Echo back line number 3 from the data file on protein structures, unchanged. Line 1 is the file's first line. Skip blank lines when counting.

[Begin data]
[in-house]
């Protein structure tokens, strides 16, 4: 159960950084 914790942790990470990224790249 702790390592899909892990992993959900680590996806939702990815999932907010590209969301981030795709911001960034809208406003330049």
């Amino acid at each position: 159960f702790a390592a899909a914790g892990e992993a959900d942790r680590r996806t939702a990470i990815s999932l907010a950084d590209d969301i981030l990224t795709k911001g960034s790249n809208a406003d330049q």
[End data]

């Amino acid at each position: 159960f702790a390592a899909a914790g892990e992993a959900d942790r680590r996806t939702a990470i990815s999932l907010a950084d590209d969301i981030l990224t795709k911001g960034s790249n809208a406003d330049q």